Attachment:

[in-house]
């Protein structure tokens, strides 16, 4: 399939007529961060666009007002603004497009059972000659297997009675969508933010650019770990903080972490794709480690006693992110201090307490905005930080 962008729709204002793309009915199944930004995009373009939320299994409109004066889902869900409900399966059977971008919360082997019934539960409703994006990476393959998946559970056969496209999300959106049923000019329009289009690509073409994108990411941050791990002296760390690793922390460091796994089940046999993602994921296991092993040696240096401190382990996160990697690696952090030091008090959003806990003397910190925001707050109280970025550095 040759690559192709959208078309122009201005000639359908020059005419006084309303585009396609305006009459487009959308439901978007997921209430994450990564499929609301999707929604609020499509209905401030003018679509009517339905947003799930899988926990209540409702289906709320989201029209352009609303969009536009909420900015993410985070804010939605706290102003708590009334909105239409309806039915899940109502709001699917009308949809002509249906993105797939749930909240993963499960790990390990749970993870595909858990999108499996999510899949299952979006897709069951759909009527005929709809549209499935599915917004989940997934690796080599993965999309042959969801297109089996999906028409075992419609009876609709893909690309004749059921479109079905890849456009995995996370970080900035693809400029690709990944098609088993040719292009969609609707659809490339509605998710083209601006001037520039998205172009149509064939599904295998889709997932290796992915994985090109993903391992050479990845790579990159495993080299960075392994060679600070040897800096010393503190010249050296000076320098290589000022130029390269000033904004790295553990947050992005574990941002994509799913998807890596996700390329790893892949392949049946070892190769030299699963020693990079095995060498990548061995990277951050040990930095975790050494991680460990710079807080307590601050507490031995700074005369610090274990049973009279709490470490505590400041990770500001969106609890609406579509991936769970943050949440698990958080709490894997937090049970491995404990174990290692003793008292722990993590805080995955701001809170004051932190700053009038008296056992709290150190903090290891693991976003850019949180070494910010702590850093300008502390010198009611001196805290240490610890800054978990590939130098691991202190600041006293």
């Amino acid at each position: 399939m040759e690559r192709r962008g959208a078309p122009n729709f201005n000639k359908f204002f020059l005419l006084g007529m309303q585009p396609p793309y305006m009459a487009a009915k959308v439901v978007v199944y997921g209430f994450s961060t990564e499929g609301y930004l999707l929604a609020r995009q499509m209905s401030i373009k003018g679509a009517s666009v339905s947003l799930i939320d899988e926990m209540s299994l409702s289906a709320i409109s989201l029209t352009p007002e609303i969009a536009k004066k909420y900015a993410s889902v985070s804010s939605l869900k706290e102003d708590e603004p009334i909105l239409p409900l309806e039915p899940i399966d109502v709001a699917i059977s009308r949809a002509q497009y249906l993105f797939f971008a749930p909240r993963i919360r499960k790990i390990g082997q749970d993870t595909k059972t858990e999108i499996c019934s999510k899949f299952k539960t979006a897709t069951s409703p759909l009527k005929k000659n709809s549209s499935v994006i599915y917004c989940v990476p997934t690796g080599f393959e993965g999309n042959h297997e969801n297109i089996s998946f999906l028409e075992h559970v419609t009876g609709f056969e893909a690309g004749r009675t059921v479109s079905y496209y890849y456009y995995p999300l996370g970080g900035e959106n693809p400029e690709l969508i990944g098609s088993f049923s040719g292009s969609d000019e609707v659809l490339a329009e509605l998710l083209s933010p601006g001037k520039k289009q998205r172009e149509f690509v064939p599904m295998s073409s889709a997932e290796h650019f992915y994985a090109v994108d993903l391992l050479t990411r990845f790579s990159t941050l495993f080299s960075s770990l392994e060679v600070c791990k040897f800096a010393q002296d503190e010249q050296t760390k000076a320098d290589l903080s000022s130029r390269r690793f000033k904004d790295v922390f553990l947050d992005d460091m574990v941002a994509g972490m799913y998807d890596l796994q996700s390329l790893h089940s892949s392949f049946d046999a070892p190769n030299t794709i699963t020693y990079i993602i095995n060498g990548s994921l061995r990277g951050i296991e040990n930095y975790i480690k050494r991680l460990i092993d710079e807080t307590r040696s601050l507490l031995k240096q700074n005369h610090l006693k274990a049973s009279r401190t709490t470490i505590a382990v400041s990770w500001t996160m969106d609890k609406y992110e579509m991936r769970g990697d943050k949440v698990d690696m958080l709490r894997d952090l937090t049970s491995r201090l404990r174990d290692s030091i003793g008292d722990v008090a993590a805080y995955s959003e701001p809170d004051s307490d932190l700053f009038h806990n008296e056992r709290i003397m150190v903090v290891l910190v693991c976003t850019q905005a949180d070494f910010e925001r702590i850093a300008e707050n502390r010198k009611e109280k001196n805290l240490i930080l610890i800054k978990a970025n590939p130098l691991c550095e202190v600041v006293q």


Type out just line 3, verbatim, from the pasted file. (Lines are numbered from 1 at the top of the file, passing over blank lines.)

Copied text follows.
């Amino acid at each position: 399939m040759e690559r192709r962008g959208a078309p122009n729709f201005n000639k359908f204002f020059l005419l006084g007529m309303q585009p396609p793309y305006m009459a487009a009915k959308v439901v978007v199944y997921g209430f994450s961060t990564e499929g609301y930004l999707l929604a609020r995009q499509m209905s401030i373009k003018g679509a009517s666009v339905s947003l799930i939320d899988e926990m209540s299994l409702s289906a709320i409109s989201l029209t352009p007002e609303i969009a536009k004066k909420y900015a993410s889902v985070s804010s939605l869900k706290e102003d708590e603004p009334i909105l239409p409900l309806e039915p899940i399966d109502v709001a699917i059977s009308r949809a002509q497009y249906l993105f797939f971008a749930p909240r993963i919360r499960k790990i390990g082997q749970d993870t595909k059972t858990e999108i499996c019934s999510k899949f299952k539960t979006a897709t069951s409703p759909l009527k005929k000659n709809s549209s499935v994006i599915y917004c989940v990476p997934t690796g080599f393959e993965g999309n042959h297997e969801n297109i089996s998946f999906l028409e075992h559970v419609t009876g609709f056969e893909a690309g004749r009675t059921v479109s079905y496209y890849y456009y995995p999300l996370g970080g900035e959106n693809p400029e690709l969508i990944g098609s088993f049923s040719g292009s969609d000019e609707v659809l490339a329009e509605l998710l083209s933010p601006g001037k520039k289009q998205r172009e149509f690509v064939p599904m295998s073409s889709a997932e290796h650019f992915y994985a090109v994108d993903l391992l050479t990411r990845f790579s990159t941050l495993f080299s960075s770990l392994e060679v600070c791990k040897f800096a010393q002296d503190e010249q050296t760390k000076a320098d290589l903080s000022s130029r390269r690793f000033k904004d790295v922390f553990l947050d992005d460091m574990v941002a994509g972490m799913y998807d890596l796994q996700s390329l790893h089940s892949s392949f049946d046999a070892p190769n030299t794709i699963t020693y990079i993602i095995n060498g990548s994921l061995r990277g951050i296991e040990n930095y975790i480690k050494r991680l460990i092993d710079e807080t307590r040696s601050l507490l031995k240096q700074n005369h610090l006693k274990a049973s009279r401190t709490t470490i505590a382990v400041s990770w500001t996160m969106d609890k609406y992110e579509m991936r769970g990697d943050k949440v698990d690696m958080l709490r894997d952090l937090t049970s491995r201090l404990r174990d290692s030091i003793g008292d722990v008090a993590a805080y995955s959003e701001p809170d004051s307490d932190l700053f009038h806990n008296e056992r709290i003397m150190v903090v290891l910190v693991c976003t850019q905005a949180d070494f910010e925001r702590i850093a300008e707050n502390r010198k009611e109280k001196n805290l240490i930080l610890i800054k978990a970025n590939p130098l691991c550095e202190v600041v006293q």